As is mentioned in Introduction, the origin of American Individualism can be traced back to the beginning years in its history, when first American immigrants came to the North American continent looking for better life and shaking off they yoke of European feudal tradition and the oppression from all kinds of powerful classes. It is determined that there were elements of Anti-oppression and searching for freedom in American people’s character. This was the original explanation of American Individualism.
Although the term “Individualism” was not in general use until the 1820s, the foundational principles behind the concept were established by the mid-eighteenth century.
Enlightenment philosophers like Newton and Locke argued that the universe is arranged in an orderly system, and that by the application of reason and intellect, human beings are capable of apprehending that system. This philosophy represented a radical shift from earlier nations that the world is ordered by a stern, inscrutable God whose plans are beyond human understanding and whose will can only be known through religious revelation.
Enlightenment philosophy encouraged thinkers like Franklin and Jefferson to turn to Deism, a religion that privileges reason over faith and rejects traditional religious tents in favor of a general belief in a benevolent creator. By privileging human understanding and the capacity of the individual, these new ideas recorded the way people thought about government, society and rights. Thus the Declaration of Independence is taken as the embodiment of the eighteenth-century regard for the interests of the individual.
Taking as unquestionably “Self-evident” the idea that “all men are created equal” P503, the Declaration of Independence made the rights and potential of the individual the cornerstone of American values.
The fact that these lines from the Declaration of Independence are among the most quoted in all of American letters testifies to the power of this commitment to individual freedom in American culture. The second continental congress affirmed the Declaration’s privileging of the individual by making the signing of the document an important occasion. That is, by using the representatives’ signatures as the means of validating this ublic document, they attested to the importance of individual identity and individual consent to government. These famously large signatures are thus the graphic emblems of the revolutionaries’ commitment to individualism. “Of course, the Declaration of Independence conspicuously left out women and did not even seem to include all men”.  P243. When America achieved independence, many individuals found that their rights to liberty were not considered self-evident. For African American slaves, Native Indian Americans, and many others, the New Nation’s commitment to individual rights was mere rhetoric rather than reality.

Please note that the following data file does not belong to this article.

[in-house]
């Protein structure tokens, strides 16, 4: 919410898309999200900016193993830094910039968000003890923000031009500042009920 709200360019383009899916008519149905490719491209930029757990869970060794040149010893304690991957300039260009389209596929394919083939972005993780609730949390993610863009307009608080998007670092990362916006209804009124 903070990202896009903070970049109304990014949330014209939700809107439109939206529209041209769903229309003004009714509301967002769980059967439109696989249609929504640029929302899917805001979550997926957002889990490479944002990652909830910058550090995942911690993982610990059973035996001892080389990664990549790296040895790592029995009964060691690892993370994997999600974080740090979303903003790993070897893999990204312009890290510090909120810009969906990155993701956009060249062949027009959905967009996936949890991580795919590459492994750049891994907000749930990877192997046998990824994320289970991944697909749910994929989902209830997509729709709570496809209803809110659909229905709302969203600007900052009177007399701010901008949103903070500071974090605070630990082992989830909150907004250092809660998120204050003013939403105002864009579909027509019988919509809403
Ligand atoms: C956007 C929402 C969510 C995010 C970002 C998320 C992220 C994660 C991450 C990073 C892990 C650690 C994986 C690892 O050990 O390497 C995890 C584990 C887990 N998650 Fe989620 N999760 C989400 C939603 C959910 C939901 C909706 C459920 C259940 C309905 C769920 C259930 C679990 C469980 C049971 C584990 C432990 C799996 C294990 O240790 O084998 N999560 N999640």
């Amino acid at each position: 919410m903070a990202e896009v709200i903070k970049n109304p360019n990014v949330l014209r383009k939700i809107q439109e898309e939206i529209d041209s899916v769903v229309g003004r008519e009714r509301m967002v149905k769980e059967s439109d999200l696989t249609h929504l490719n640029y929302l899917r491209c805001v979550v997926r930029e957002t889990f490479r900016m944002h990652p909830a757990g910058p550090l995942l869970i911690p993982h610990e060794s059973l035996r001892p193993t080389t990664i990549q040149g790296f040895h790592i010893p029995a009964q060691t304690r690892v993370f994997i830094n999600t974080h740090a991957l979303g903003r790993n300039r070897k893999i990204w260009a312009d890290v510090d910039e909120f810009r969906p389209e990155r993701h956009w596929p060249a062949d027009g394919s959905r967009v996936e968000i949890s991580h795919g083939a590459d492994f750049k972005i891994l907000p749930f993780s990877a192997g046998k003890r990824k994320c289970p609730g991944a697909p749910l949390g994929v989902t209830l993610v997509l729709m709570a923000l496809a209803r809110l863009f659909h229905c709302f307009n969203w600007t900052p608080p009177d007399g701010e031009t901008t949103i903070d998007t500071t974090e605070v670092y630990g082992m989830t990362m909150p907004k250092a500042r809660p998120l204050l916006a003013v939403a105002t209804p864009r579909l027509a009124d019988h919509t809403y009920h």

But even though slavery and systematic inequality were an inescapable reality for many Americans, the nation embraced the myth of the “self-man” as representative of its national character. According to this myth, America’s protection of individual freedom enabled anyone, no matter how humble his beginnings, to triumph trough hard work and talent. One of the earliest and most influential expressions of this version of the “American Dream” is Benjamin Franklin’s narrative of his own rise from modest beginning to a position of influence and wealth.
It is not excessive to say that the earliest embodiment of American Individualism was Franklin. He promoted the notion of “God helps those who help themselves” P183. He not only said so but also act like this. Franklin self-consciously uses the autobiographical form to foreground his narrative self-construction as an ideal American citizen. He repeatedly played on the potential for self-making that print and authorship offer the individual likening his own life to a book that can be edited, amended, and corrected for “errata”.
Franklin’s conception of self thus hinges on the idea that the individual is the author of his own life and destiny, with full power to construct as what he wills. Franklin’s presentation of himself as the ideal American individual was widely accepted. While he lived in France, he was celebrated as the embodiment of the lived in France, he was celebrated as the embodiment of the virtue, naturalism and simplicity that supposedly characterized the new world—-an image he carefully maintained by shunning French fashion to dress plainly and wearing a primitive fur hat around Paris.
So effective was Franklin’s physical self-presentation he became a kind of cult finger in France. Paintings, prints, busts, medallions, clocks, vases, plates, handkerchiefs and even snuff-boxes were manufactured emblazoned with Franklin’s portrait. His American Individualism had become a popular commodity. “ American Westward Movement and life in the border area promoted greatly to the development of American Individualism, therefore, some people believed that Individualism was actually a certain kind of cultural heritage of frontier life.  P53 The American famous historian Frederick J. Turner held that the vast land in the west area had endowed American people a deeply understanding of freedom. It can be easily found in American history of Westward Movement that those pioneers tried their best to contribute their hometown, set up many school buildings and search for a better life for their families. They would fight for their liberty and freedom willingly and gladly with the oppression against all the intervention by foreign nations once they realized the value of liberty.